Ever had a nail buzz in a plywood enclosure such as a bass bin?
No.
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Originally Posted by Kindhornman View Post
A temporary method of clamping could be to use a strap and clamp system
Straps are good, so is 'tape and roll' with cleats if the box is not square. I don't have full pics here at the office but if I remember when I get home... It's a great method if you are careful.
Quote:
If you use screws
These seems old fashioned to me. If you don't have the necessary tools, fine but otherwise, how long do you want your project to take?
Quote:
The glue lines will often show
Keep your wood inside for 2 weeks before starting.
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Originally Posted by Kindhornman View Post
FM,
Beautiful wood ruined by lazy habits.
Lazy habits? I call them lazy a******s.
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Old 28th January 2013, 03:46 PM   #55
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Tape and roll.
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Old 28th January 2013, 09:27 PM   #56
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Hmmm, somebody's been busy ...
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Old 3rd February 2013, 02:28 AM   #57
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Quote:
Originally Posted by qguy View Post
Project Subwoofer for 15 inch driver

Tools. Jigsaw, hand saw, straight edges and 90 degree rulers
?
I would NEVER suggest using a jigsaw. Unless you are expert with hand-saws, forget it,

The depot where you bought the board ought to have a service to cut - else find some-one who can. Don't f*rt around.
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Old 3rd February 2013, 02:33 AM   #58
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f*rt
You know KM, we really crack down on language like that. We'd appreciate if you smarten the **** up when positing here.
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Old 3rd February 2013, 02:41 AM   #59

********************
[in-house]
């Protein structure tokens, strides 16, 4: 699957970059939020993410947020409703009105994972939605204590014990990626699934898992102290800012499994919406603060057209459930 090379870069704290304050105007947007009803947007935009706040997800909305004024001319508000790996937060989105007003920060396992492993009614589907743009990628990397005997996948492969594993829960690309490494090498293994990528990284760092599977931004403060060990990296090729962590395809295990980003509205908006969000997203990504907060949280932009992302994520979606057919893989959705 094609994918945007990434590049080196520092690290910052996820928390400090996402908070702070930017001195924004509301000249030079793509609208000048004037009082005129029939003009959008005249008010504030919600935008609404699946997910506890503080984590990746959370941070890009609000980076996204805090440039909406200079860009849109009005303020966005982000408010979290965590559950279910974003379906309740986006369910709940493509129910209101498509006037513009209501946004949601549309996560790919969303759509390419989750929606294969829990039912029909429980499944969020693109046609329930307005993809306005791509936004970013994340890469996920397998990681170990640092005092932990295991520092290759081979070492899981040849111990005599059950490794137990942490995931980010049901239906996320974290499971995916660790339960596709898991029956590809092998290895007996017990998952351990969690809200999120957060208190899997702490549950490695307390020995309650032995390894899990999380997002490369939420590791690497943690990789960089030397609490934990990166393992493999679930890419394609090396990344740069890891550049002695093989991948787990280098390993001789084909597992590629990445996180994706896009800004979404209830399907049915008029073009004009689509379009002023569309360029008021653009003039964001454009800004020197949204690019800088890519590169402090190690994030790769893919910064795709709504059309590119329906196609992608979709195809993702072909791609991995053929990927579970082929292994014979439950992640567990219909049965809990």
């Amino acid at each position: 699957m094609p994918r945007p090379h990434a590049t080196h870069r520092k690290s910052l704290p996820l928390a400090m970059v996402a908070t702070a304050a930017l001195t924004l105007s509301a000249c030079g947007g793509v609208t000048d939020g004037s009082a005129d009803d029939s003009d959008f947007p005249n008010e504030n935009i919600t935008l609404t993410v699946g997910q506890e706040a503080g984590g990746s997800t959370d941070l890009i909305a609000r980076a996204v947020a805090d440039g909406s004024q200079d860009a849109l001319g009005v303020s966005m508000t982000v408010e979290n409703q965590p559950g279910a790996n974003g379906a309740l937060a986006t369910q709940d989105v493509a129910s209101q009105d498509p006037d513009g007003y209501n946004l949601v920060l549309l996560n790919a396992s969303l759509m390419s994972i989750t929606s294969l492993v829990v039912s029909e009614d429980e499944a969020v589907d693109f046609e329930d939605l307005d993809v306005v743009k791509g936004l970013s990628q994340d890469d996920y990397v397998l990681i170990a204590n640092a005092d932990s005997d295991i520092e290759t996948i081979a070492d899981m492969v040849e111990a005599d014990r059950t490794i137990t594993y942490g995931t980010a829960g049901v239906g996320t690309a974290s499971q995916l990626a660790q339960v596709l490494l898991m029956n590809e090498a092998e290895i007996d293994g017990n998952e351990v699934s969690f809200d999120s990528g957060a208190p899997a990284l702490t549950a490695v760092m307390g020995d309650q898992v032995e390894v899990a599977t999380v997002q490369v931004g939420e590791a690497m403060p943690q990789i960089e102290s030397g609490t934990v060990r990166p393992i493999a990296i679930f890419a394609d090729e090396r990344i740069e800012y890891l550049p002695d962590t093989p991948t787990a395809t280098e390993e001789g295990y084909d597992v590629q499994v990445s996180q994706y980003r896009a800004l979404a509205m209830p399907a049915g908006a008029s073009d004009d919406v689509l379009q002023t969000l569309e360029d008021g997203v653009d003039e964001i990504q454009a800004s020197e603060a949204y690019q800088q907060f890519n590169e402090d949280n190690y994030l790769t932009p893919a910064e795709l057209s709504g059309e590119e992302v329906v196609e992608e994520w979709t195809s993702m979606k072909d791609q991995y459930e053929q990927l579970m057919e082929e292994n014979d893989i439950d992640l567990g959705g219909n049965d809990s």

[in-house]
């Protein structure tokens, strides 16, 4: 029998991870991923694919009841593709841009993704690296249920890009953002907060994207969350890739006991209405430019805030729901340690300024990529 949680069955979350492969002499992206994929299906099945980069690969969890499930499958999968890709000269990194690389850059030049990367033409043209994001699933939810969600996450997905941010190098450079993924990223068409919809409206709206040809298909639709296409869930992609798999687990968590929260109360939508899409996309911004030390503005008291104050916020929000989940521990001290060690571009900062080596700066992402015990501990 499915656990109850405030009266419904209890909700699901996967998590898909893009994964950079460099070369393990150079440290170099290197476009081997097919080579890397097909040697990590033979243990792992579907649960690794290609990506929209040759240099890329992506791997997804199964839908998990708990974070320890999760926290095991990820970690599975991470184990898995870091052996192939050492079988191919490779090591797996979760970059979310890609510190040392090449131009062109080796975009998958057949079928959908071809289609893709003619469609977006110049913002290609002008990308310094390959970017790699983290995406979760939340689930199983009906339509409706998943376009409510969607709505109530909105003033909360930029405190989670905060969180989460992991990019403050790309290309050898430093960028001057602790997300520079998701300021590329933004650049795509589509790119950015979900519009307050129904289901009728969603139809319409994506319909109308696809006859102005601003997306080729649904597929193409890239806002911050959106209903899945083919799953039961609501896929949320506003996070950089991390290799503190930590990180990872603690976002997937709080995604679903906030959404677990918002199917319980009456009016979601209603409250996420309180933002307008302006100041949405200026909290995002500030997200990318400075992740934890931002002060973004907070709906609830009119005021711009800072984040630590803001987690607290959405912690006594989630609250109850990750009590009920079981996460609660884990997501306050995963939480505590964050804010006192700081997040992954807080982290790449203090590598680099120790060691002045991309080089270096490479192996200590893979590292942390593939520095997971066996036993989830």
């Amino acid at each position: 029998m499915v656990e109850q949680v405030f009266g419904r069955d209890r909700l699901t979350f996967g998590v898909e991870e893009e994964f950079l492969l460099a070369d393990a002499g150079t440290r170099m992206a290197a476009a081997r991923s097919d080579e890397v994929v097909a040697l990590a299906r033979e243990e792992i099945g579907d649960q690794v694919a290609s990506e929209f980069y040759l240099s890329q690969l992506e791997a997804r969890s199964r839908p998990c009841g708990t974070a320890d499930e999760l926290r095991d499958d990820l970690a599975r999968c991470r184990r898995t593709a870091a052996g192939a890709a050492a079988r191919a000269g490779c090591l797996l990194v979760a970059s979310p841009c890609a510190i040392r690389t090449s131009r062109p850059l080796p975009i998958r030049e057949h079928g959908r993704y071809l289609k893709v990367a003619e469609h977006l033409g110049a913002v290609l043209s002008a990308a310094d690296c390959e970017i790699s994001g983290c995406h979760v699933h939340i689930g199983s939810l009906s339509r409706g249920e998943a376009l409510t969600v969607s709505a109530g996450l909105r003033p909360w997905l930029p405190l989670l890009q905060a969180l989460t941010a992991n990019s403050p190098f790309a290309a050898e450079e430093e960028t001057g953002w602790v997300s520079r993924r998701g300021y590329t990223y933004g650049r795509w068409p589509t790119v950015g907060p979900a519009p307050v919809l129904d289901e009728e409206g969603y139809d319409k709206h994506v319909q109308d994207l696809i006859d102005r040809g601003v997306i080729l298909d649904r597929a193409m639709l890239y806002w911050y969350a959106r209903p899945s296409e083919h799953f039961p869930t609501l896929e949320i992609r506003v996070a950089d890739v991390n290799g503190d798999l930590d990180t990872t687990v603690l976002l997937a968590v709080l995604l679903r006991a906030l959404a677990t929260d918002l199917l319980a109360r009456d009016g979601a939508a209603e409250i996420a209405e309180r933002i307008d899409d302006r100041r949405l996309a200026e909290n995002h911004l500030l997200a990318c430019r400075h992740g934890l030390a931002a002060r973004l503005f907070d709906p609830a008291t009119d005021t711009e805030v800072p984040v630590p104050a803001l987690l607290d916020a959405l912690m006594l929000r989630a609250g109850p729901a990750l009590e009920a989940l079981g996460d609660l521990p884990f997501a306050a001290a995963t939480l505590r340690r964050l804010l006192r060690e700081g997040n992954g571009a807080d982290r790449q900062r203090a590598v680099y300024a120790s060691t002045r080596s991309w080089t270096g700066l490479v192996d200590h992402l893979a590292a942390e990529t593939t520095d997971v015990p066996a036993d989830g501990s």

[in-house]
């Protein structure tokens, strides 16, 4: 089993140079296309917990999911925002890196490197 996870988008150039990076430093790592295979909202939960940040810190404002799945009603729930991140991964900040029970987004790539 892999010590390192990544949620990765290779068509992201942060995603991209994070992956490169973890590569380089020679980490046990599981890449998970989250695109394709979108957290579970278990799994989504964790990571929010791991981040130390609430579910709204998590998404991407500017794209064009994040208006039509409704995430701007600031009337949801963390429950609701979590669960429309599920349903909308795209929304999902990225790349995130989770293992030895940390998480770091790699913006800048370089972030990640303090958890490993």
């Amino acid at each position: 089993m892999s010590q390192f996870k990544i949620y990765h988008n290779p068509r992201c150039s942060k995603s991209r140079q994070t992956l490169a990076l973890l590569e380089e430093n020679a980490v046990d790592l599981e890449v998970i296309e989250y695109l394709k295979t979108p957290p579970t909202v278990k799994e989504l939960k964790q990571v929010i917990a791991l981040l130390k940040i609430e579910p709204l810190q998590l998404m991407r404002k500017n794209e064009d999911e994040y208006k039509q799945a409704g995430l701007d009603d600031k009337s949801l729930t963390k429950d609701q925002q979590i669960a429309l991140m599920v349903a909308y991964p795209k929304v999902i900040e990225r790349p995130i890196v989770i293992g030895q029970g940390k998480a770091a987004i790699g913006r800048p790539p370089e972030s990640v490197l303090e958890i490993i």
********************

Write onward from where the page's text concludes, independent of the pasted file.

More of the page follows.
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Quote:
Originally Posted by qguy View Post
Project Subwoofer for 15 inch driver

[1]Glue 2 baffles together, i can put weights here
[2]install brace Do i still need to nails/screw the braces ?
[3]Install top cover with pva glue

[a]what kind of nails or screw do i need ?
[b]how long should they be ? Diameter ?
[c]if the lenght of one side is 18 inches , how many nails/screws would this require ?
[d]Would i just need a couple of nails to hold the panels while the glue dries ?
1 - I would definitely hold in place, until the glue has set, with a nail or two

2 - see 1

3 - I did not. I secure my top with angle iron on the sides and top, with holes for bolts. A wide rubber gasket went between the top and cover. Bolt the cover to the 'top' and there ya go.

a - wood screws? I used finishing nails - to hold until the glue set - pre-drill the brace to allow easier nailing. I hammered down the nails until they were flush. I was afraid that common nails might vibrate [unless really flush, which is not always easy to do} and add undue sound.

b - just long enough to go thru the brace and penetrate the side without coming out. Get a variety of lengths.

c - if the brace is to be nailed flat against the side? I would nail every 6 inches or so. Two nails per.

d - I would